Theorypunk might allow for alt-right opinionstubers and breadtube libs to accrue more success and social capital than people with anything actually interesting to say, but the discourse that has happened in the past two years around the power of social media to turn people into flat earthers or political radicals is part of the same passive nihilist tendency to view the process as inevitably tending towards something scary and evil. In reality, just as is the case with the algorithmic advertising bubble, people who are flat earthers or radicals always had the potential to become what they are. Technocapital only accelerated that transformation, created a long-tail market where there previously wasn't one. The process is unconditional and will swell away from the same people it favored at one point, and only those who are worthy of the process and quick to react will be able to surf the tides.

Theorypunk has always been a line of flight away from the herd. People who game the algorithms and acquire a high amount of clout are examples of theorypunk failing, not succeeding. The true success stories of theorypunk are those anonymous people who first made a particular meme that has traversed and replicated itself across all sorts of different networks. It would be impossible to prove who was the first person to create a meme; even if someone takes credit for the Navy Seal copypasta, we have no way of knowing whether or not they're telling the truth, whether or not it didn't originate somewhere even before 4chan. These are instances where content is truly autonomized, though the sheer chaoticness of places like imageboards where anonymity is the default and content is placed above all else means that it can swing backward all the more violently and throw the process into a death spiral. Such is the case with imageboards and imageboard culture being astroturfed by Stormfront and conspiracy boomers. Theorypunks must move elsewhere and create more sophisticated memetic packets.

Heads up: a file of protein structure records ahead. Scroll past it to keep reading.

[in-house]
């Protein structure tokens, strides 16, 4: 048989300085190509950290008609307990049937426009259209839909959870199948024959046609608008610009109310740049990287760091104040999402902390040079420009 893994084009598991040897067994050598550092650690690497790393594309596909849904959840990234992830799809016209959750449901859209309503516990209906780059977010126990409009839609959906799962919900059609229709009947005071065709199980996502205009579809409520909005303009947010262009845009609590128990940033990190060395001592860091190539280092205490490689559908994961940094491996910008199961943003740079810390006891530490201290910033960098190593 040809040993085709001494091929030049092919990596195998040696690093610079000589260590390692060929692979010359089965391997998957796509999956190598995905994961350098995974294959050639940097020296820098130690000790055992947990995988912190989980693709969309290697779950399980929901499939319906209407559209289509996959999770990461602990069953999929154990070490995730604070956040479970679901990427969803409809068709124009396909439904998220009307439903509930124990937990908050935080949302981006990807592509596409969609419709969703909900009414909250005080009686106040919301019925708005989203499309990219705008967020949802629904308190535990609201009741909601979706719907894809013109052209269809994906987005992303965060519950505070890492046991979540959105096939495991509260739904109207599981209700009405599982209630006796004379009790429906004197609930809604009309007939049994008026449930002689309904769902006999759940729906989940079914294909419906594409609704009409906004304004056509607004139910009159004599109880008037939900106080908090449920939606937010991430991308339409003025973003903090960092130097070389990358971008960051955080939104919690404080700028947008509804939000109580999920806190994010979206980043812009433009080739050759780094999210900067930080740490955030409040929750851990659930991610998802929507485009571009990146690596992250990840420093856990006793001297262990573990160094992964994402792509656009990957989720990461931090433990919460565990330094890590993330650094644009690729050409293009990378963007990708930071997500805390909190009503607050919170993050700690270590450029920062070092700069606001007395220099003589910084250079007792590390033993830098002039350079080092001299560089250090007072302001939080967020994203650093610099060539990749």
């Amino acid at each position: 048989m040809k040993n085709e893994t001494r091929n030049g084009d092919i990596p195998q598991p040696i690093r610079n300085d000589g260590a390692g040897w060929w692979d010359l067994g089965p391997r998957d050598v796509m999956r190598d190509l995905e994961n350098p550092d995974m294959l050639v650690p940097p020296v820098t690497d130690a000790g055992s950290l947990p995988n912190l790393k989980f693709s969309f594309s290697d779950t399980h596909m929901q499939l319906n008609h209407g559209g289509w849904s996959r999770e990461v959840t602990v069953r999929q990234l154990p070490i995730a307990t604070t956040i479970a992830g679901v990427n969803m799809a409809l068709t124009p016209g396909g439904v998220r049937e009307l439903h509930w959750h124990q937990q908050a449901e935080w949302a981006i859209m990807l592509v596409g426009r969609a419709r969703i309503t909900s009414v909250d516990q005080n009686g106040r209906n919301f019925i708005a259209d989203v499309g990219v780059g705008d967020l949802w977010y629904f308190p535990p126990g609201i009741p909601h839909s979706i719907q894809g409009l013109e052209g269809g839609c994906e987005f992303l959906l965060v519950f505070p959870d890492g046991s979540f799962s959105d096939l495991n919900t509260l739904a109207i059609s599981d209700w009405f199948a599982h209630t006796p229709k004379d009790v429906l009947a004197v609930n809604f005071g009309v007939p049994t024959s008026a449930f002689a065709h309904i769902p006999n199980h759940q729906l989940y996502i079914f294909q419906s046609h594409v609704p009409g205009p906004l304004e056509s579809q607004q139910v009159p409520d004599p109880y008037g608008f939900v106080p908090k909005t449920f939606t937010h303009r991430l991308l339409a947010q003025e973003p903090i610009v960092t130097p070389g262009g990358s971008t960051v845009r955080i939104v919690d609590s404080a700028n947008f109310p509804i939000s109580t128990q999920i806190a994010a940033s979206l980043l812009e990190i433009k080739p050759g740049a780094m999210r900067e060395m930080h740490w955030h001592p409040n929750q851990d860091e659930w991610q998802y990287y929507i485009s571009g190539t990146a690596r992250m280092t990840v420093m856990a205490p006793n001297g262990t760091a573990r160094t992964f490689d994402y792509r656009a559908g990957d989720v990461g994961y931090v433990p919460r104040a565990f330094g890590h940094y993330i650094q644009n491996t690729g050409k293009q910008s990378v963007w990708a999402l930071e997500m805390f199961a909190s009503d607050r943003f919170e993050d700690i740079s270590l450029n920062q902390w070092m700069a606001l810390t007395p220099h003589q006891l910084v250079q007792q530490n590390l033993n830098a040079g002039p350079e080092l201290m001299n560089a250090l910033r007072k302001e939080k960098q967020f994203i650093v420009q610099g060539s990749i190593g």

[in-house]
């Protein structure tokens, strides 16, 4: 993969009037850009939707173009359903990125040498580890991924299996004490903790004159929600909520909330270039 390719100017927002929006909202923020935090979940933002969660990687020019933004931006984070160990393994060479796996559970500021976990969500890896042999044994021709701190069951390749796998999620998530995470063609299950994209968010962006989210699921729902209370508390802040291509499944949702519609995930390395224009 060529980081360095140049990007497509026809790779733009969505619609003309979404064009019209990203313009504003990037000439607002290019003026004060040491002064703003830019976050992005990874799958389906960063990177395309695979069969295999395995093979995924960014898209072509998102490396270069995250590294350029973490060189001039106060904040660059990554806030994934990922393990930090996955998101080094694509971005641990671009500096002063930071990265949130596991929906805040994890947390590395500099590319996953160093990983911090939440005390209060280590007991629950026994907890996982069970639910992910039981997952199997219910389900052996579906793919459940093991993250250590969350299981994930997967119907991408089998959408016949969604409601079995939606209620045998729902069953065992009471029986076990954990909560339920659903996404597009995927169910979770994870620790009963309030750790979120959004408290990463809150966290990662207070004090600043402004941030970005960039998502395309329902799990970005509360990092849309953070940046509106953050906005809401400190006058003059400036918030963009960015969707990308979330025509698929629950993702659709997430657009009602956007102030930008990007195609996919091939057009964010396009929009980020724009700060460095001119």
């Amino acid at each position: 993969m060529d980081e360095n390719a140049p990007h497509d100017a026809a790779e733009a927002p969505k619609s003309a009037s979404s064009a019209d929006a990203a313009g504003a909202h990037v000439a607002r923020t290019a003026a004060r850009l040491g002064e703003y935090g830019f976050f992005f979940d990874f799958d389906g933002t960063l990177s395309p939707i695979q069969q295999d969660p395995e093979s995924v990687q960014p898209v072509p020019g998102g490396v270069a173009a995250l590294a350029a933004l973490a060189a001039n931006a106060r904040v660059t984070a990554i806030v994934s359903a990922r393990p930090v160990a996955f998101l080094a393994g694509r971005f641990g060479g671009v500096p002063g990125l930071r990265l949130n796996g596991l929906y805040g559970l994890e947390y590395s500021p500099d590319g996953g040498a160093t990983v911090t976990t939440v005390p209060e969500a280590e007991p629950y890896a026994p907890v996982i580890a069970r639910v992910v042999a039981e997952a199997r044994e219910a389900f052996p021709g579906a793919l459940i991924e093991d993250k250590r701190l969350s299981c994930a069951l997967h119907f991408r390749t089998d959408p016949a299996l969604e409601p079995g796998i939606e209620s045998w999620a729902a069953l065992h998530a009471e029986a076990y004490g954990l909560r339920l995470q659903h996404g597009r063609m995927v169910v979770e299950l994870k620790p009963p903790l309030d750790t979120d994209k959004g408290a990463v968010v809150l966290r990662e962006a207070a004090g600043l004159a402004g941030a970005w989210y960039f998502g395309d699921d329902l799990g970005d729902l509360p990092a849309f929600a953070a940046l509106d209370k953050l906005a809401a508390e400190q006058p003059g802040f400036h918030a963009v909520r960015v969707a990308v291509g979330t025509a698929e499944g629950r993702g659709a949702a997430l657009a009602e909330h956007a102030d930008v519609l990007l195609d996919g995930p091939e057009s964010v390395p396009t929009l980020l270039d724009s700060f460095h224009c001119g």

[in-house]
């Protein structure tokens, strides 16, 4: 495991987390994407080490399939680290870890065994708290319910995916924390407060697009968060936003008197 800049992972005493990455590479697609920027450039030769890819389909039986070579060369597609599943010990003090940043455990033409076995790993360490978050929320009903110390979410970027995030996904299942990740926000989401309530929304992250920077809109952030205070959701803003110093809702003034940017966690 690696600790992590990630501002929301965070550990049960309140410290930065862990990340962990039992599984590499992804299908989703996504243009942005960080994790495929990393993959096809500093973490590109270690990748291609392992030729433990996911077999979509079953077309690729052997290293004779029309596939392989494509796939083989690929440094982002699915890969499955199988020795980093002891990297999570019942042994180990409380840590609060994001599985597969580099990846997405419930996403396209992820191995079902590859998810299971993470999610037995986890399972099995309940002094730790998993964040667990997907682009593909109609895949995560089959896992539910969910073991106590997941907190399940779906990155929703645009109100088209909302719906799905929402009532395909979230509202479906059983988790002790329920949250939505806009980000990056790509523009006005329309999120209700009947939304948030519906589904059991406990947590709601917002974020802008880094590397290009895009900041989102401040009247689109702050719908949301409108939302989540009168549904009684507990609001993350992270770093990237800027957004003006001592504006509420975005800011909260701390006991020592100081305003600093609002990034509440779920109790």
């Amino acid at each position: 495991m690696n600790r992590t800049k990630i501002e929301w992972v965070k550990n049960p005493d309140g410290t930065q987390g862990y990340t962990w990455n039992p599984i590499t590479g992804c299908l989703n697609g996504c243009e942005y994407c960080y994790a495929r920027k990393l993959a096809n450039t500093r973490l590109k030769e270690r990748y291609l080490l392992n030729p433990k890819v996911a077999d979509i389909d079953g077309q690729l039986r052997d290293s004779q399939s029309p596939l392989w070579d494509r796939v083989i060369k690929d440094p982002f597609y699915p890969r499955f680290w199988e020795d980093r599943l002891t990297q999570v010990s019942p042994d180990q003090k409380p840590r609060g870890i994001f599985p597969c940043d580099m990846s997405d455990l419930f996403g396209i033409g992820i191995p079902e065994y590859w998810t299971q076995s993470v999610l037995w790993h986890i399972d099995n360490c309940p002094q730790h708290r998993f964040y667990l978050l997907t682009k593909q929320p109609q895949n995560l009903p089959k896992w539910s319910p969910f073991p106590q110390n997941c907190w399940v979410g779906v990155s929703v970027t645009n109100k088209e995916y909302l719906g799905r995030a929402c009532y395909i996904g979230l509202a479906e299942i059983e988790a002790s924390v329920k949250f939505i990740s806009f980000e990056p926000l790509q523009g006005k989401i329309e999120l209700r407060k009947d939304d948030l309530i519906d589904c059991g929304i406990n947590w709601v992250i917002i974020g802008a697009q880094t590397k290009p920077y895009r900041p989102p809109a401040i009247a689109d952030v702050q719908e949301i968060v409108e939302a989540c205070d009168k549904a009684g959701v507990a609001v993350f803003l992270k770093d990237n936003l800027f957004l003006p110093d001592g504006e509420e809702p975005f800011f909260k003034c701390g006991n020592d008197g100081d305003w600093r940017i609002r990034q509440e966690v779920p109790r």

Theorypunk without a brand isn't theorypunk, it's just shitposting, and while all theorypunk is shitposting, not all shitposting is theorypunk. However, it does require individuals to detach their egos from themselves, to open-source it and thus their work, make it into an egregore. G/ACC has always been intended to be thought of as a framework for others to build on, as has been cyber-nihilism. Even n1x was intended to be something that people could steal, a collaborative identity, an egregore, though it never worked out that way. It is nevertheless always the case, to some extent, that the author's work takes on an unlife of its own, and that death is only overcome in the same way that it is in Re-Animator. The author rises from the grave not as they were in life, but rather some incomplete, monstrous reflection of themselves. Theorypunk is merely the act of embracing this and becoming more open to it. Create a corpse that not only can be more easily re-animated, but even is modular.